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County commits to Firefly Fiber

County commits to Firefly Fiber

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Firefly

The waiting game is on.

Last week, Madison County Supervisors signed a resolution to officially participate in the Regional Internet Service Expansion (RISE) Project. The project, created by Firefly Fiber Broadband in conjunction with Rappahannock Electric Cooperative (RISE) and Dominion Energy, aims to deliver fiber-optic broadband service to more than 35,000 Virginians in the region who lack access to reliable service. Firefly, which is a subsidiary of Central Virginia Electric Cooperative (CVEC), is working with REC to make the project possible. REC would own the fiber optic system installed on its poles with Firefly providing the actual service. Madison County is one of 12 counties included in the project which spans five planning districts.

Earlier this summer, a survey was conducted to better help define the unserved areas in the 12 counties, all of which strengthens the Virginia Telecommunications Initiative (VATI) grant application to obtain funding for the project.

According to CVEC Key Accounts Manager Galen Creekmore, Madison County ranked the highest in the survey for percentage of unknown underserved areas. Preliminary planning for the project has identified 3,204 unserved locations in the county, requiring approximately 395 miles of fiber optic cable to be installed. Also included in those numbers are 1,562 locations in the county that were previously covered via an FCC grant award to CenturyLink and Fiberlight internet providers. By including those areas, the two companies will have to either enter into agreements with the county to build out their systems within three years—half the time required by the federal grant regulations—or give up the areas and funding, allowing them to be taken over by Firefly. A northern portion of the county which Shantel was awarded federal funds for was not included as that company has indicated it plans to develop broadband in the area.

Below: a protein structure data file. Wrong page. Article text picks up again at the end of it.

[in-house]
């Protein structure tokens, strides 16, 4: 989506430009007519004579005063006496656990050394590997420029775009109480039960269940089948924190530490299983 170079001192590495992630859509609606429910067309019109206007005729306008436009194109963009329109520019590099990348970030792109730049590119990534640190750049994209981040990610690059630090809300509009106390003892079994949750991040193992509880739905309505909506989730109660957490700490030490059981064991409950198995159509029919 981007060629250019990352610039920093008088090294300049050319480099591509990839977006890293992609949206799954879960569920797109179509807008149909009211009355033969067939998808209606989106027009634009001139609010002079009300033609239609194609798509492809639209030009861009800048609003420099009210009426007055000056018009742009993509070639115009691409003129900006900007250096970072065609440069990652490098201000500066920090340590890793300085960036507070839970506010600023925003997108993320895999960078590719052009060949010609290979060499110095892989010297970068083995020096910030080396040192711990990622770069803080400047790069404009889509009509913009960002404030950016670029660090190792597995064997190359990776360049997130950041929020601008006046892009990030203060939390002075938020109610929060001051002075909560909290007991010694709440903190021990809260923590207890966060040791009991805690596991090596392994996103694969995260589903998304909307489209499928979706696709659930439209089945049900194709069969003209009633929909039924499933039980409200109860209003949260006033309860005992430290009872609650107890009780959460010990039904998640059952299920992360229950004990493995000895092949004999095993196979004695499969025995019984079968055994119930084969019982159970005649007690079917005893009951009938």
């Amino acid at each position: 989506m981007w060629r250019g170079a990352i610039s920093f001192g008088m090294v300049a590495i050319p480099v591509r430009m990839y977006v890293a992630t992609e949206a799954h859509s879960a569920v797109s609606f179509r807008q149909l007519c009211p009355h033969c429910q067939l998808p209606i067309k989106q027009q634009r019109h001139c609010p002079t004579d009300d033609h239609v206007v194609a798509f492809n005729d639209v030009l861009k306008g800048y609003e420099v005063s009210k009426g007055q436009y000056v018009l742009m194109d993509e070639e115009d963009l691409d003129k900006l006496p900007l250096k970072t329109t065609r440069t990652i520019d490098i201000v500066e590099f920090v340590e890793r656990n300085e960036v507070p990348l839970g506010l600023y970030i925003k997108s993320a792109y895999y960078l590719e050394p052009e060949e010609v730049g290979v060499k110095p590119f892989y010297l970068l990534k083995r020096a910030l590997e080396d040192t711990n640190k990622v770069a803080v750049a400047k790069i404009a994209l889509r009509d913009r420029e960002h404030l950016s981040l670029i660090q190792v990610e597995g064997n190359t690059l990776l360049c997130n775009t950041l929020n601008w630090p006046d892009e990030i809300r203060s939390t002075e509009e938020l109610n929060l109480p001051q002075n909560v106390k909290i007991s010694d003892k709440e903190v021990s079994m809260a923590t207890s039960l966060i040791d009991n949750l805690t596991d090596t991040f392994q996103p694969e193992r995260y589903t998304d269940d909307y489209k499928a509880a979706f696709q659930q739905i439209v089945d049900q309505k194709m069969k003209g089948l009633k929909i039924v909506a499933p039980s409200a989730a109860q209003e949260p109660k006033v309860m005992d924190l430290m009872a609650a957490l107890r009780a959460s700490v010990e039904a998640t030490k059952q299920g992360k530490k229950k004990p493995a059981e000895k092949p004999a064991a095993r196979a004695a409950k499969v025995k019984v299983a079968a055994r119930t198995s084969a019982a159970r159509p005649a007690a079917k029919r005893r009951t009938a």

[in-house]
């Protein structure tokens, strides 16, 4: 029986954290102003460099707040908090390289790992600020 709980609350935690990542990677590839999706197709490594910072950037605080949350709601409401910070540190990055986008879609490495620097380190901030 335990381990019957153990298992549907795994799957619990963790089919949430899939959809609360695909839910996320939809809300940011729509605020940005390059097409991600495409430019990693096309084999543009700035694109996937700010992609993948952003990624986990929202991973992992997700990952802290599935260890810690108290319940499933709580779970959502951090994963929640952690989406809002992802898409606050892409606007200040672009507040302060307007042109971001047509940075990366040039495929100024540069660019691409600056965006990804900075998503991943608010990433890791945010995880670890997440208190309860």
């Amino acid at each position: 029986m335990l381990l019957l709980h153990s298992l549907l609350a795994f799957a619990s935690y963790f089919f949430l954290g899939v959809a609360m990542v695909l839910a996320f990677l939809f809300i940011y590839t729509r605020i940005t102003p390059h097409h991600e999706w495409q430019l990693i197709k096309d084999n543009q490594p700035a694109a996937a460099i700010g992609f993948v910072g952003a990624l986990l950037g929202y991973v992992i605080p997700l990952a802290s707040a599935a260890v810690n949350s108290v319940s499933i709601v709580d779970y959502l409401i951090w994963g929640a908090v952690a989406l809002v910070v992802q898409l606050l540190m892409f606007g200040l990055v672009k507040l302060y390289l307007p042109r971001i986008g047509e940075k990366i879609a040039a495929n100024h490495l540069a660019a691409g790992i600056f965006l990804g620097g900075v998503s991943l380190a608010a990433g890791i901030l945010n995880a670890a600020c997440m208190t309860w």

Taking into account the number of underserved locations in the county, which was originally estimated at approximately 2,145 locations including those covered by the two other companies, construction of the project in Madison County is likely to cost $25,675,000. This is at a cost of approximately $800 per passing, about $200 less than the original estimate. Creekmore said the company decreased the amount per passing when the underserved locations increased in order to better meet the county’s available American Rescue Plan Act (ARPA) funding. Most of the counties in the project plan to use that funding, which was awarded to localities by the federal government as a result of COVID-19, to cover their portion of the construction costs. Madison County is expected to provide funding not to exceed $2,563,200 for the project. Firefly will cover $15,367,300 and if awarded, VATI funding will cover $7,744,500.

The VATI grant is due Sept. 14 and then it’s just a waiting game until awards are announced in December. If funded, construction of the project would begin in late 2022 with completion by the end of 2025.

“This is a big thing for Madison County,” board of supervisors chairman Clay Jackson said.

Supervisor Carty Yowell said at some point, the county will also need to prepare for a presentation from Shantel regarding the area of the county the company received FCC funding for.

Creekmore said taking into account the FCC award, Firefly feels confident the project represents a universal approach and each unserved area will be served.

The supervisors adopted the resolution to participate in the RISE project 5-0.

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